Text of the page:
Let’s face it, Malibu as the manifestation of a city, a town, a village, or however described, is a mess.
Of course, there is the ocean. There are concerns about water quality, access and views, but it perseveres.
The PCH is a perplexing problem, and will be forever as long as people drive.
The Civic Center is definitely not civic or centered, rather several disconnected shopping malls, and an isolated library and city hall.
And in the marrow of this mess is Legacy Park, my latest commentary heard on 97.5 KBU, and everywhere on radiomalibu.net
An anxious Cultural Arts Commission and entangled City Council are waiting for a team of consultants to come back with a detailed plan for revitalizing the 17 acre expanse. In the interest of accuracy the word should not be revitalizing, because the overgrown area of undergrowth has never been vital and not particularly friendly or frequented.
Less we forget, it is in fact the earthen roof of a city blessed water treatment plant serving the adjacent high-end stores and pricey residences, packaged by avaricious real estate interests and sold to an undiscerning city council. Some have labeled it perhaps more accurately as the leech field, and with derision, Lunacy Park because of the thinking by the city that hyped its approval.
It is most certainly a design challenge, worthy of the consultant team of Hodgetts and Fung with an assist by Calvin Abe landscape architects, which recently presented a rough draft plan to the commission.
Displayed and illustrated by select photographs was an array of sketchy alternatives. They included expanded water features, functional art works, and a web of pathways to the adjacent library, country mart, city hall and the proposed Santa Monica college extension.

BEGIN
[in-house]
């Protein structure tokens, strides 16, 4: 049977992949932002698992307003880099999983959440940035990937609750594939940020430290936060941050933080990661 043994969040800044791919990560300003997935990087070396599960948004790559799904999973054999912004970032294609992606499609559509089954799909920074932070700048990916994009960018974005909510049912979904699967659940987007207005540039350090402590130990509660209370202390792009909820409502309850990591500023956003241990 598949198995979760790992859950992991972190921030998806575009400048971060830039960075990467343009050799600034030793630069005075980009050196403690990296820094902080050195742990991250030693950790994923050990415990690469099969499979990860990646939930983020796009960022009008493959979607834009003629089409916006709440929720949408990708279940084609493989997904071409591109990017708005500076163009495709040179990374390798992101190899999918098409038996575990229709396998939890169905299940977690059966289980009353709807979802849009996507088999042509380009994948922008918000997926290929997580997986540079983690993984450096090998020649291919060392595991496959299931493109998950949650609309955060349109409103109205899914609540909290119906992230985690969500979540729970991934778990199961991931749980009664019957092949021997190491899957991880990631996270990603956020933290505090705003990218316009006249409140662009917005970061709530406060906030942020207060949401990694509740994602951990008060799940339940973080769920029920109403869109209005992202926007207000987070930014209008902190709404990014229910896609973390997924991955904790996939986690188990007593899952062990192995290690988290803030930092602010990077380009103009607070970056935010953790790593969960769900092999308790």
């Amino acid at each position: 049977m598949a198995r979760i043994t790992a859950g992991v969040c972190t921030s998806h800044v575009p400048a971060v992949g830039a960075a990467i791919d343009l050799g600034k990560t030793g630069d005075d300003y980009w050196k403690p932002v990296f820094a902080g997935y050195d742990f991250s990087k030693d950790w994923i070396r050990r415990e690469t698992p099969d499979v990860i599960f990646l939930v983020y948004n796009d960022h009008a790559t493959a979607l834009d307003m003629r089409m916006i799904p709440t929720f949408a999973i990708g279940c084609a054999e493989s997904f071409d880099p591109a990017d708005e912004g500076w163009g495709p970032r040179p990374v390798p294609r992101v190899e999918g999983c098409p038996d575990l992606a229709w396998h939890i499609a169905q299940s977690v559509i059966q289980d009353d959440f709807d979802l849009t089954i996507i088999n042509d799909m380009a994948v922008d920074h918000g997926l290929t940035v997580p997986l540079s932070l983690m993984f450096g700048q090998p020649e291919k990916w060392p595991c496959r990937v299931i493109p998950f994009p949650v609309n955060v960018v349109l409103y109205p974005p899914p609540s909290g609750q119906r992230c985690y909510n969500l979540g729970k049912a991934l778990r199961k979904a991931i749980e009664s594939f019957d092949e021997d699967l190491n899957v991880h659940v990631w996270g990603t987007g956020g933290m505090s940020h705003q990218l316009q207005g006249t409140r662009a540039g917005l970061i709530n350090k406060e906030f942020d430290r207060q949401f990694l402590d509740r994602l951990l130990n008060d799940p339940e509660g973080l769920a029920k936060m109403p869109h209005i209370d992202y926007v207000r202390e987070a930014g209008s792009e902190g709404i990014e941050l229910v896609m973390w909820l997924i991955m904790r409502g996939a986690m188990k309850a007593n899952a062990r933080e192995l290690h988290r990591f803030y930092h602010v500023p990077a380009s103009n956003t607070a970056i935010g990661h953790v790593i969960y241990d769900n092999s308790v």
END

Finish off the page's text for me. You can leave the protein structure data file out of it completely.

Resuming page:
It was very much a laundry list of features, which some felt were too art and urban oriented. Reiterated by several commissioners was that the park should be as natural as possible, consistent with an ecological theme appealing in particular to locals and children. The commission gave its preliminary approval, but directed the consultants to go back to the drawing boards, and return in a few weeks with a more focused plan.
This also gave me some time to walk the forlorn site, keeping in mind its constraints of no structures or ball fields, which had been negotiated away by a past council. The challenge is somehow craft it to be local and green, with a smattering of art.
As I wandered I recalled the sage advice of a landscape architect I once worked with, Dan Kiley, who said a site will tell you what it wants to be. Just pick up some soil, rub it, close your eyes and think how the site be used
The vision that appeared was a community garden, a collection of small plots tended by locals, producing an abundance of vegetables, fruits and flowers, for themselves and for sharing, connecting to the environment, and each other in a singular commonalty, sustaining the park with people and purpose.
As for the art the commission would like, it can mark the gateway to the garden, the seating, or lighting, things that can be used use and delight us. And given its size, there also could be room for a passive, wildlife friendly native landscape, and perhaps a dog park, hopefully better designed than the one at Trancas Canyon. Maybe also a multi use field, if the city could find a legal loophole through the constraints.
But the focus of Legacy I feel should be a community garden.
Think about it; envision it.